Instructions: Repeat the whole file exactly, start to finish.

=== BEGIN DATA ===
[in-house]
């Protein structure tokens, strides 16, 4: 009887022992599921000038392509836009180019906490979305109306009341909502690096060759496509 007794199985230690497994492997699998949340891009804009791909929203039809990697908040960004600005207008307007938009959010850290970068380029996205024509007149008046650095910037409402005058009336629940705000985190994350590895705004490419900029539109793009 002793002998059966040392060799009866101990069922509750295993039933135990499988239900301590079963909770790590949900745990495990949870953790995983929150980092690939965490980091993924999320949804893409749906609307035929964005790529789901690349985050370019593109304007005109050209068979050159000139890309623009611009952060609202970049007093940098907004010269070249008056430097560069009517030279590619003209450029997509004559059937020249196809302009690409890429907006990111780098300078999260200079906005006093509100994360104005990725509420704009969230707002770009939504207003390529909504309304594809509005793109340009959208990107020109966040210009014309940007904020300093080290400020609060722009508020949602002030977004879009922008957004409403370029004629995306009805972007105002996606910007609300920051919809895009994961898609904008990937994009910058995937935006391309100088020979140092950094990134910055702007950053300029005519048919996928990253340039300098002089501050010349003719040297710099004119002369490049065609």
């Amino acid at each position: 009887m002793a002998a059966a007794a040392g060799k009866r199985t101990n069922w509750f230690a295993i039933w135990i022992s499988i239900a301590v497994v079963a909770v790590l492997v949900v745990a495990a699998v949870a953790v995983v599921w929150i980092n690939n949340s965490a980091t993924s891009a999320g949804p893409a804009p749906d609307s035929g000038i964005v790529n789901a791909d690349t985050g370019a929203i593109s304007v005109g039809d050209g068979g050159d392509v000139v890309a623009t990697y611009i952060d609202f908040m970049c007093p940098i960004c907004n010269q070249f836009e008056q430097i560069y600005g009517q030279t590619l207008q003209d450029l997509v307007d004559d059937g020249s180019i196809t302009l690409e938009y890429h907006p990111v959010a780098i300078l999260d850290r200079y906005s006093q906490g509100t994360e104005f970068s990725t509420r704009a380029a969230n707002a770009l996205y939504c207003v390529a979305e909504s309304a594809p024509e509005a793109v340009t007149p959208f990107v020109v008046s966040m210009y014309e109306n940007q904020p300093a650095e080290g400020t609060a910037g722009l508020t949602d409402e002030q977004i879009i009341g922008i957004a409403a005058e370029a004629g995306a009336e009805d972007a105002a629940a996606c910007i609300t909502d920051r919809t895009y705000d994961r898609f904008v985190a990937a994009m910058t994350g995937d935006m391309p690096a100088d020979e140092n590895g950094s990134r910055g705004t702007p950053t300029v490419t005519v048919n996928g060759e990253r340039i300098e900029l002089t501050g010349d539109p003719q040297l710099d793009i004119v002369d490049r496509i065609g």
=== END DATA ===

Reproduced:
[in-house]
């Protein structure tokens, strides 16, 4: 009887022992599921000038392509836009180019906490979305109306009341909502690096060759496509 007794199985230690497994492997699998949340891009804009791909929203039809990697908040960004600005207008307007938009959010850290970068380029996205024509007149008046650095910037409402005058009336629940705000985190994350590895705004490419900029539109793009 002793002998059966040392060799009866101990069922509750295993039933135990499988239900301590079963909770790590949900745990495990949870953790995983929150980092690939965490980091993924999320949804893409749906609307035929964005790529789901690349985050370019593109304007005109050209068979050159000139890309623009611009952060609202970049007093940098907004010269070249008056430097560069009517030279590619003209450029997509004559059937020249196809302009690409890429907006990111780098300078999260200079906005006093509100994360104005990725509420704009969230707002770009939504207003390529909504309304594809509005793109340009959208990107020109966040210009014309940007904020300093080290400020609060722009508020949602002030977004879009922008957004409403370029004629995306009805972007105002996606910007609300920051919809895009994961898609904008990937994009910058995937935006391309100088020979140092950094990134910055702007950053300029005519048919996928990253340039300098002089501050010349003719040297710099004119002369490049065609």
């Amino acid at each position: 009887m002793a002998a059966a007794a040392g060799k009866r199985t101990n069922w509750f230690a295993i039933w135990i022992s499988i239900a301590v497994v079963a909770v790590l492997v949900v745990a495990a699998v949870a953790v995983v599921w929150i980092n690939n949340s965490a980091t993924s891009a999320g949804p893409a804009p749906d609307s035929g000038i964005v790529n789901a791909d690349t985050g370019a929203i593109s304007v005109g039809d050209g068979g050159d392509v000139v890309a623009t990697y611009i952060d609202f908040m970049c007093p940098i960004c907004n010269q070249f836009e008056q430097i560069y600005g009517q030279t590619l207008q003209d450029l997509v307007d004559d059937g020249s180019i196809t302009l690409e938009y890429h907006p990111v959010a780098i300078l999260d850290r200079y906005s006093q906490g509100t994360e104005f970068s990725t509420r704009a380029a969230n707002a770009l996205y939504c207003v390529a979305e909504s309304a594809p024509e509005a793109v340009t007149p959208f990107v020109v008046s966040m210009y014309e109306n940007q904020p300093a650095e080290g400020t609060a910037g722009l508020t949602d409402e002030q977004i879009i009341g922008i957004a409403a005058e370029a004629g995306a009336e009805d972007a105002a629940a996606c910007i609300t909502d920051r919809t895009y705000d994961r898609f904008v985190a990937a994009m910058t994350g995937d935006m391309p690096a100088d020979e140092n590895g950094s990134r910055g705004t702007p950053t300029v490419t005519v048919n996928g060759e990253r340039i300098e900029l002089t501050g010349d539109p003719q040297l710099d793009i004119v002369d490049r496509i065609g």